Investors Find a Lot to Like in Tech, Even as a Market Bottom Remains Elusive

(Bloomberg) — Even if the Federal Reserve hikes interest rates and drops tech stocks, staying out of the sector will only get harder.

On one hand, there’s so much to like: The Nasdaq 100 index is now 35% cheaper than when it peaked in 2020, megacaps like Apple Inc. are still filling their coffers with cash, and the earnings outlook shows no signs of slowing significantly.

The index fell 0.8% on Thursday and is down nearly 30% so far this year.

But the Fed. The market chatter ahead of Wednesday’s monetary policy meeting was that there was a high probability of a relief rally in tech if the central bank hiked interest rates by 75 basis points as expected. Turns out it wasn’t that easy. The Nasdaq 100 fell to lows from early July, erasing most of the summer rally after striking a more hawkish tone than the Fed had hoped.

So why not do without technology until the dust settles? That’s just not an option for most institutional investors, as the industry is by far the largest in the S&P 500 Index, at nearly 27% of the benchmark. When tech stocks reverse and you miss the rally, it could spell career death.

Also Read :  Precarious Action in the Bonds and Stock Market

Stock pickers therefore tend to look for “quality” companies with durable deals or stock charts. Apple Inc. is down just 13% this year. T-Mobile US Inc., cybersecurity company Palo Alto Networks Inc., and chipmaker Texas Instrument Inc. are some of the others that have also managed to beat most of their tech peers.

“Look for companies with high market share, a good moat and low risk of substitution,” said Brian Battle, commercial director at Performance Trust Capital Partners. “Microsoft makes things that people pay for. Apple sells billions of consumer products and it’s hard to replace them.”

Companies that do not have these characteristics are listed on the stock exchange. Take Meta Platforms Inc., the Facebook owner that relies on ads. It has lost 58% of its value this year. The situation is similar for Snapchat owner Snap Inc. and streaming video company Netflix Inc.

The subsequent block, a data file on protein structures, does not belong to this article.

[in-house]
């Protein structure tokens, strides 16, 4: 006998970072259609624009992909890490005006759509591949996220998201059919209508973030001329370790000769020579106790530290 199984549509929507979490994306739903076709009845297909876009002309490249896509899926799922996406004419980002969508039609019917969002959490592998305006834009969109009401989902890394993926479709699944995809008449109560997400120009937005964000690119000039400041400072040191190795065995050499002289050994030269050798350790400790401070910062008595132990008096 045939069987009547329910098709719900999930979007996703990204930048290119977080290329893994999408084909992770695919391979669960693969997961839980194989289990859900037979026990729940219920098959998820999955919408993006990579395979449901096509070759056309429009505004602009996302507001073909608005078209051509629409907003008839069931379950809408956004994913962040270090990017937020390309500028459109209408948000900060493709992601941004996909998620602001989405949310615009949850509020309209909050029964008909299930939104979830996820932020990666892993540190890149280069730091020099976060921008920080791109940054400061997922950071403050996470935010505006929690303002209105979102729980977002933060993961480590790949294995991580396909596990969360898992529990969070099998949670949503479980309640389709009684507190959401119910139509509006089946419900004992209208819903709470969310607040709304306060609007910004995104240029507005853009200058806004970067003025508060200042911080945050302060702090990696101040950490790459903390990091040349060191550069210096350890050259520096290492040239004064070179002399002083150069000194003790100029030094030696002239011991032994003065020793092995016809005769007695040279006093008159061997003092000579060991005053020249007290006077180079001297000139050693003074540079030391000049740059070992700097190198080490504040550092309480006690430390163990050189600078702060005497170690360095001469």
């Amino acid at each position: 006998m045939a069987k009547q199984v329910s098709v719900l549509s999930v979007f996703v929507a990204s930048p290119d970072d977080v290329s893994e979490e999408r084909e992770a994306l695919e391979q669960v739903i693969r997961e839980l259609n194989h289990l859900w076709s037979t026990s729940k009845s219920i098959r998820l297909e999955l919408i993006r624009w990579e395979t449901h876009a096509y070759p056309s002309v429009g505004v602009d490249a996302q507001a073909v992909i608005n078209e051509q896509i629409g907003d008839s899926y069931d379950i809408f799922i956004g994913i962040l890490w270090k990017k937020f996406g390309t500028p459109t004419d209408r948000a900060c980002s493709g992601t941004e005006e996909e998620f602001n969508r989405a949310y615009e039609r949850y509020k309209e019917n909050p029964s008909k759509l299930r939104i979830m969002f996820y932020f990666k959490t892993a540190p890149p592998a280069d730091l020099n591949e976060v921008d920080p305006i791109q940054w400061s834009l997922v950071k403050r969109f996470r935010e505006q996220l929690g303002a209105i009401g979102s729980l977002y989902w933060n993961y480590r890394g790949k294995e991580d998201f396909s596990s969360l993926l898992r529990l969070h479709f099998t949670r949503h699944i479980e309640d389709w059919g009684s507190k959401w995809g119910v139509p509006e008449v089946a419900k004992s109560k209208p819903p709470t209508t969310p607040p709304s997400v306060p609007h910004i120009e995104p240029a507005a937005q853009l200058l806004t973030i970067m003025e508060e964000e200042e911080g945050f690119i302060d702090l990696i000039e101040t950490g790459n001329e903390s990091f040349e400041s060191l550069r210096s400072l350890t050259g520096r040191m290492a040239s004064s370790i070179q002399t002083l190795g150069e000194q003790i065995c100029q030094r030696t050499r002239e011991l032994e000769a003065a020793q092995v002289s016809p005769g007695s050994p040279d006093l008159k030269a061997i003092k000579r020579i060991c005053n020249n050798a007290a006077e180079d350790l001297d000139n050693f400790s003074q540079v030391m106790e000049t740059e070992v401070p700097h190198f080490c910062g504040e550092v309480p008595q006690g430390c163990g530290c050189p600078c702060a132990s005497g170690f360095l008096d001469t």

As long as real yields in the bond market continue to rise, tech stocks are likely to have yet to bottom, which argues against buying them into the Nasdaq 100. While the index’s earnings multiple has fallen sharply, it is falling from a very inflated level. But stock pickers are finding a lot to buy in the technology space.

Also Read :  Challenging conditions put corporate integrity standards at risk in emerging markets | EY

“So it’s gotten cheaper, but it’s not cheap,” said Alec Young, chief investment strategist at Mapsignals, a quantitative research firm. “Until it feels like the Fed is able to take a pause on tightening, tech probably won’t be a leader.”

Tech chart of the day

Top Tech Stories

  • Inc. lost a bid to bar top executives, including billionaire founder Jeff Bezos and chief executive officer Andy Jassy, ​​from testifying in a Federal Trade Commission investigation.
  • Sometime next year, Tim Cook will appear before Apple Inc.’s faithful and unveil the company’s next major computing platform, a headset that mixes virtual reality and augmented reality.
  • Meta Platforms Inc. has been sued for allegedly developing a secret workaround for security protections that Apple Inc. introduced last year to protect iPhone users from being tracked on their Internet activity. Meta acknowledged that the Facebook app monitors browser activity but denied that it collects user data illegally.
  • Sandra Rivera, CEO of Intel Corp., has what was once the most coveted job in the semiconductor industry: running the company’s highly lucrative data center division. Today is the hardest.
  • microsoft corp will not flag social media posts that appear to be inaccurate to avoid appearing that the company is trying to censor speech online, President Brad Smith said, hinting that the company is taking a different approach than other tech companies dealing with it with disinformation.
  • BT Group Plc is facing walkouts by staff who handle ‘999’ calls for the emergency services, exacerbating their wage dispute amid a nationwide spate of industrial action in the UK.
  • Britain’s digital regulator Ofcom said it would launch a series of probes into digital markets, including cloud computing, internet messaging and smart devices, marking another step forward in its scrutiny of the world’s biggest tech companies.
  • Kittyhawk, the air taxi company backed by billionaire Google co-founder Larry Page, is set to close, bringing a blow to the long-held dream of developing flying cars.
  • US secret agents gained control of parts of China’s telecommunications network after hacking into a state-funded university, reported a prominent state-backed newspaper that ran Beijing’s recent allegation of US cyber-intrusion.
  • Former British Prime Minister Boris Johnson was only halfway through the introduction of several key policies when his government collapsed in a mass resignation. His successor, Liz Truss, is now likely to water down a number of overdue technology and media decisions.
Also Read :  Bond markets facing historic losses grow anxious about Fed that 'isn't blinking yet'

(Updates to the market open)

©2022 Bloomberg LP

Source link